(Looking back through eyes of grace, I can see how difficult it would have been for her.  She had no support, no internet access to google “How to Talk to Your Teen about Bulimia” and so forth. She was a single mom of six kids doing the best she could.)

Anyway.

Fast forward to a few months ago. A friend, one I don’t have as much contact with these days, sent a message that began something like “I hope this isn’t too forward or inappropriate, please forgive, but…” and she went on to ask a question about a personal issue. Even though we don’t see each other much, she had astutely noticed something not-quite-right. And was asking about it.

In that moment, I loved my friend a little bit more.

Because she asked, I could share my heartache with her, and I knew she would be praying for me.

I want to be like Delta. Like the elementary school kids. I want to pay attention, be willing to ask tough questions when the Spirit leads. Because that is what we are really commanded to do.

We’ve each been given a little “classroom,” a group of people we’re surrounded with, a specific place in the world. Then there are those “others” that God puts on our heart. Together this makes our circle, our herd, our flock, the ones we need to be watching out for.  Ready to ask bold questions, followed by encouragement, love, grace and support. And we also need to be ready to be on the receiving end.

Sheep1

Proverbs 27:23 says “Be diligent to know the state of your flocks, and attend to your herds. The verses go on to explain that there are practical rewards for a farmer who is being diligent and attentive in caring for his flock. This principle can also be applied on a relationship level. If we want to grow in our relationships, and reap the rewards, we must be attentive and willing to “work” them. It ain’t always easy though. Sometimes it’s easier to watch Netflix, or play Scrabble, or scroll through Pinterest or take a long walk, or, (insert your time thief here) than to pour time and sweat into people. Because frankly, sometimes people are just, difficult.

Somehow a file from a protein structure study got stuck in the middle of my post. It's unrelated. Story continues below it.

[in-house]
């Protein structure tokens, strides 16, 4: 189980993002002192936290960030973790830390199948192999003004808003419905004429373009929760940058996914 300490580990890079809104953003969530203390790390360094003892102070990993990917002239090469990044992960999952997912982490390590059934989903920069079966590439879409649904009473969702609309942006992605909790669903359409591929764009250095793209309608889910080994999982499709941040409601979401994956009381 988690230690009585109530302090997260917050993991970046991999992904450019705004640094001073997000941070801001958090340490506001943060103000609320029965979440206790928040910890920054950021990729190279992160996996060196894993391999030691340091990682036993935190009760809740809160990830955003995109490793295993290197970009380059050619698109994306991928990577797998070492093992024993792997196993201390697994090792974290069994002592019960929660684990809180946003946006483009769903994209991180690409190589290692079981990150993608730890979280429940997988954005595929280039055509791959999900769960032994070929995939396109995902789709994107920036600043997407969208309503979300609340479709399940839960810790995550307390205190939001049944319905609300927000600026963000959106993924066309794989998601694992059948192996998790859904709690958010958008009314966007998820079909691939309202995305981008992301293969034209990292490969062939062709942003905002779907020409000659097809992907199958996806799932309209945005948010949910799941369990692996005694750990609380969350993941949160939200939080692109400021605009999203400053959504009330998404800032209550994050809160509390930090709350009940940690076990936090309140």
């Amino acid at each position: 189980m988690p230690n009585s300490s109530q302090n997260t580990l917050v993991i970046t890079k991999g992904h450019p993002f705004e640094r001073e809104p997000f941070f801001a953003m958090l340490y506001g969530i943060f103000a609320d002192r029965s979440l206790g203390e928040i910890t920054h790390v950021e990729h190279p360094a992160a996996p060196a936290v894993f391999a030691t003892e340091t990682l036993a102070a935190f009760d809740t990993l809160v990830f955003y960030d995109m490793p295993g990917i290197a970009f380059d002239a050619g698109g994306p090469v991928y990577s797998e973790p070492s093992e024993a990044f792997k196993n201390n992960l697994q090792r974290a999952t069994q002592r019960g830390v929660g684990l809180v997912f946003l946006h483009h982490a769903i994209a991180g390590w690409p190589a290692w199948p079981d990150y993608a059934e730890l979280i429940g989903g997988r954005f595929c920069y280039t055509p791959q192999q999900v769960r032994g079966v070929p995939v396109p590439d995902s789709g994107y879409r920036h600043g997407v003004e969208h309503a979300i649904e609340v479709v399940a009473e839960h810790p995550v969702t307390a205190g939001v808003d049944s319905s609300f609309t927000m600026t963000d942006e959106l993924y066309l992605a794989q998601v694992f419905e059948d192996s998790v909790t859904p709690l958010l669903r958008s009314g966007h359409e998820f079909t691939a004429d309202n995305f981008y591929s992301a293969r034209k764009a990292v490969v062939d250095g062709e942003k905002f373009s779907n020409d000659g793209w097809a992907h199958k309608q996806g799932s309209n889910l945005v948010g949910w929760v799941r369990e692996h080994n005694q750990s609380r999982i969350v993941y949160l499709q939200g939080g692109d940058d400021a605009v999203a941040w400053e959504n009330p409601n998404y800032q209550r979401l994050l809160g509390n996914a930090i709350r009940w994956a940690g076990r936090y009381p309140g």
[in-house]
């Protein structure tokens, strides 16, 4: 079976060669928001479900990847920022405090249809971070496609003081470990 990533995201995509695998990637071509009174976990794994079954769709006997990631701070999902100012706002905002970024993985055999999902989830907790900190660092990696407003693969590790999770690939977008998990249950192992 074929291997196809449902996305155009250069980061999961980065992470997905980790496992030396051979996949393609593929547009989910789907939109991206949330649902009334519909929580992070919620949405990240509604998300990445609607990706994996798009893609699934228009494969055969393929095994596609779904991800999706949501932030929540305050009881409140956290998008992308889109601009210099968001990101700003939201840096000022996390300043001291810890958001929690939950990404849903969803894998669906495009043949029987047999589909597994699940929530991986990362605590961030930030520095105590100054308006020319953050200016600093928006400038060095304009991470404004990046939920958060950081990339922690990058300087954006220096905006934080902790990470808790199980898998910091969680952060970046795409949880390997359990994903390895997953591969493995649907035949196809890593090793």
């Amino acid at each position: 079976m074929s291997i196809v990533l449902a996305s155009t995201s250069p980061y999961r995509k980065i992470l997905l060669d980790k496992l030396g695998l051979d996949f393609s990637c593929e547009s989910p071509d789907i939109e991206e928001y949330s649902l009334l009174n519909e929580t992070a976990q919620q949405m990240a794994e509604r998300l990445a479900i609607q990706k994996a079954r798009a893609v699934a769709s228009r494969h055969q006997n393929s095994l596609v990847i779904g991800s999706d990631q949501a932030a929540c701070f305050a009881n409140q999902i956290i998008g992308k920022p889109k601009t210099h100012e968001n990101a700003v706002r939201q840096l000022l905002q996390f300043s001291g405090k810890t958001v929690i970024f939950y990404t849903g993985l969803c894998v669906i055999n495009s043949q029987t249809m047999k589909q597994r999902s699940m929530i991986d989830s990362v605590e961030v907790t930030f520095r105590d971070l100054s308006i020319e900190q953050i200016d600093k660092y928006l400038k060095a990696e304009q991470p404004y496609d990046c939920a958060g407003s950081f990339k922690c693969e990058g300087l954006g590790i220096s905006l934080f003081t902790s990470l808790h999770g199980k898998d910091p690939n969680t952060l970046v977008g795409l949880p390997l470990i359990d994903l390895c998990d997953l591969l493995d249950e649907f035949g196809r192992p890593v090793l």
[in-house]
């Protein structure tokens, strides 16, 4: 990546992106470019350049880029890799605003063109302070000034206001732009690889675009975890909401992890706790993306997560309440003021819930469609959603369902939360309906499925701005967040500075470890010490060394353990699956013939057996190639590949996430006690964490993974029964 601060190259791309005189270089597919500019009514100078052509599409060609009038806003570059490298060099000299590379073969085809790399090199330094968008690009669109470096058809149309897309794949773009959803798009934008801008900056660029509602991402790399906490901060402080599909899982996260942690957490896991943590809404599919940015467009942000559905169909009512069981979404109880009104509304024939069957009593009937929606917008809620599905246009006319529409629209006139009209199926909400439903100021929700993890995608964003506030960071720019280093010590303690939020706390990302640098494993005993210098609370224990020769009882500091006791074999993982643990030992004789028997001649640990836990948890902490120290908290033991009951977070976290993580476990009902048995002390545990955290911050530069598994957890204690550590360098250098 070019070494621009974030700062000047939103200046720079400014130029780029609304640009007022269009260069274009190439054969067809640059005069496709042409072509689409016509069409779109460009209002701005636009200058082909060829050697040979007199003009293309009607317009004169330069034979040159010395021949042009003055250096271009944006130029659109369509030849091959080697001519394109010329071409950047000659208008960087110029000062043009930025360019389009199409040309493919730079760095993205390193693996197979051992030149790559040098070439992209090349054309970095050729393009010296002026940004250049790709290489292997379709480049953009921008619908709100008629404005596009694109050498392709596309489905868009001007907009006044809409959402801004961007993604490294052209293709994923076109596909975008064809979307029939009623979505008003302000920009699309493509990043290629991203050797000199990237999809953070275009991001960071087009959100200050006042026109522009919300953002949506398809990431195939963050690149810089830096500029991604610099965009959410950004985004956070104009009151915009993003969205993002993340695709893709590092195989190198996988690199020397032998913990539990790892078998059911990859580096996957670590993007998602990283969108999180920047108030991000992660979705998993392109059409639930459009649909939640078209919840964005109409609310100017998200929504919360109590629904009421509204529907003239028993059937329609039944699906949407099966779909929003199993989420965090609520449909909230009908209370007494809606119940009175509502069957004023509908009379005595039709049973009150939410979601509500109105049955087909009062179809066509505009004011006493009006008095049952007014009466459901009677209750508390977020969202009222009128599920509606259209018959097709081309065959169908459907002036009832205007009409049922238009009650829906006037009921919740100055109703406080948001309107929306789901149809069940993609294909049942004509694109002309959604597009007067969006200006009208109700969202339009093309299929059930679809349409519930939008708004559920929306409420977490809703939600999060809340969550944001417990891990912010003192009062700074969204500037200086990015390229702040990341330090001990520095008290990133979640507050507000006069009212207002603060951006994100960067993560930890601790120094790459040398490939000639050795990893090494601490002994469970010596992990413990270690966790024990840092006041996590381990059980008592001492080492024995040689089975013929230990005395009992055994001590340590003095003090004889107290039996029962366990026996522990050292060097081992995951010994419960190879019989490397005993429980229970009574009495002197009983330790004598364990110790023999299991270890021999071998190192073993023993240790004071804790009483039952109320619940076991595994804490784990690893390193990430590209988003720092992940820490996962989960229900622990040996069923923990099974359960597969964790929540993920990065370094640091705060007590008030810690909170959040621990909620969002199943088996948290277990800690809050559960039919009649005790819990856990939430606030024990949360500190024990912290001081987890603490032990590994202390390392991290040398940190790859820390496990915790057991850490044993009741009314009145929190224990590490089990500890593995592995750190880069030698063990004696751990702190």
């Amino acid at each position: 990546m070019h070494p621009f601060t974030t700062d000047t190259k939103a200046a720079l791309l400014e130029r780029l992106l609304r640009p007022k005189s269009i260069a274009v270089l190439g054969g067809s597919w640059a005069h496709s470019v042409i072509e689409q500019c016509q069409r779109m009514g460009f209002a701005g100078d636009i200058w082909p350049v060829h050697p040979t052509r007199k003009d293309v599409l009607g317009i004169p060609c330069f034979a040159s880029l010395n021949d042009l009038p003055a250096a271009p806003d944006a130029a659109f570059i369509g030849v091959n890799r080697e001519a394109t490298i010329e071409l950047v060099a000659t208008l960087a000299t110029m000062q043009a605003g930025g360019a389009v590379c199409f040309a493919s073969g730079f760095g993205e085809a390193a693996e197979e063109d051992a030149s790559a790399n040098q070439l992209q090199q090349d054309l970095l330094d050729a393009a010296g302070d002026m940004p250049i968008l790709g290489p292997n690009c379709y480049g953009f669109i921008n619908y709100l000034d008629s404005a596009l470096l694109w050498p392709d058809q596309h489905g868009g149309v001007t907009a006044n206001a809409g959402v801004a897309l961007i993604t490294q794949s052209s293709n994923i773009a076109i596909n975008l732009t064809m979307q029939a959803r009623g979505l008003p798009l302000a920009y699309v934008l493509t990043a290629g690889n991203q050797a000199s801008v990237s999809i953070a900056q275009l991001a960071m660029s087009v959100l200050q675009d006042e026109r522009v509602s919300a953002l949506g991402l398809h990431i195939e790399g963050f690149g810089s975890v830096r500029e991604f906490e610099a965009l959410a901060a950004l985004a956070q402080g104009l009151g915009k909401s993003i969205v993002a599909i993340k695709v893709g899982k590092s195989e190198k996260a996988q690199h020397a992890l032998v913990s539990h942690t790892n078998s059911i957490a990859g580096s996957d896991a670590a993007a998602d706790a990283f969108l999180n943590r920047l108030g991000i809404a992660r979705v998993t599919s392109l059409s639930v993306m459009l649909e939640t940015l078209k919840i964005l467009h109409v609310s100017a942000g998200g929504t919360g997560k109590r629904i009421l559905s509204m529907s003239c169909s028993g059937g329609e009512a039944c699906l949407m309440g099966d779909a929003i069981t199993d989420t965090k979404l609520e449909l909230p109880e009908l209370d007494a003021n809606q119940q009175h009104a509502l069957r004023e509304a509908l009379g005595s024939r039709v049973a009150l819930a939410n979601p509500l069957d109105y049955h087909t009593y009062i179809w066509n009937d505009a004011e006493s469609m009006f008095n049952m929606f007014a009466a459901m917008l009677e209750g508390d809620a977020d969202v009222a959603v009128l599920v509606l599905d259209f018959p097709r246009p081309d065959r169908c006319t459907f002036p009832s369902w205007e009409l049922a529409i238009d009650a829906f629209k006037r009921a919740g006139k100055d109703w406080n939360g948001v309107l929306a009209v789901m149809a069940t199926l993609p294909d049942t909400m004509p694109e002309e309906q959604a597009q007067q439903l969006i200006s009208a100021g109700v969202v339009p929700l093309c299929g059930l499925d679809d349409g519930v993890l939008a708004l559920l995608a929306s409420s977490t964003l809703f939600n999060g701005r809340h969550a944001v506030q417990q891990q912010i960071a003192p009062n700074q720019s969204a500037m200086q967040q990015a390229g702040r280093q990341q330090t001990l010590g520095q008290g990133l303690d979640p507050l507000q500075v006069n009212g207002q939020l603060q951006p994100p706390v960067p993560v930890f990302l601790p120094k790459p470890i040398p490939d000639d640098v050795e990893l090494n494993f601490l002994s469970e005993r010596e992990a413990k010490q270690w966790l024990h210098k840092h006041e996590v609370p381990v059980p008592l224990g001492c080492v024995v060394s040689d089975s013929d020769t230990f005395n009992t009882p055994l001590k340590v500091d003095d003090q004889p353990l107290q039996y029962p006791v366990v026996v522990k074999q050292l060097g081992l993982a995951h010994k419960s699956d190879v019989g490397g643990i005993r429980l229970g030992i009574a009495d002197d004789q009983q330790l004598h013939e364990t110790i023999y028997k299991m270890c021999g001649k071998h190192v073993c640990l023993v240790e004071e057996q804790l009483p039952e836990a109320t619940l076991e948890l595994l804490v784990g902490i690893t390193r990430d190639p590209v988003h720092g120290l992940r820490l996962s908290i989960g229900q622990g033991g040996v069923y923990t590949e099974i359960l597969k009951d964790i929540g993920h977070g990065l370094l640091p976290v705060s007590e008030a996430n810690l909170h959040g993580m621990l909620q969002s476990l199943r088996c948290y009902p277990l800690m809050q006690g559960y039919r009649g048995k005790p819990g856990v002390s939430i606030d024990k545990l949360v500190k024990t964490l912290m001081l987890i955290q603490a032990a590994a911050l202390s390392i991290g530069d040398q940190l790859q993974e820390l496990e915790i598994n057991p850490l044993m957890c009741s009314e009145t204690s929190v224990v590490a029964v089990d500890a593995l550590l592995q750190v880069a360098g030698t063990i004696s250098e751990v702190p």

But it’s what we are created for. Relationships. Loving and caring for others. 

Jesus responded to the questioning scribes that the greatest commandment was first to love God with all their hearts, souls, minds, and strength, and then to love their neighbors.  (Mark 12:28-31) There is no greater commandment than loving God and loving others. And we can’t love without knowing what is going on, without taking time and being attentive to the lives of others.  

So I’m going to take lessons  from my little band of children’s church students and my friend Delta; I’m going to be attentive, and open my heart a bit more to both asking and allowing hard questions to be asked, to both offering and receiving love, laughter, and encouragement during growing (out) seasons. 

fruit1

It’s not that hard after all.  And eventually brings a harvest full of rewards. 

Grateful for this wonderful life (and all the Littles in it!),

Marie with a 🙂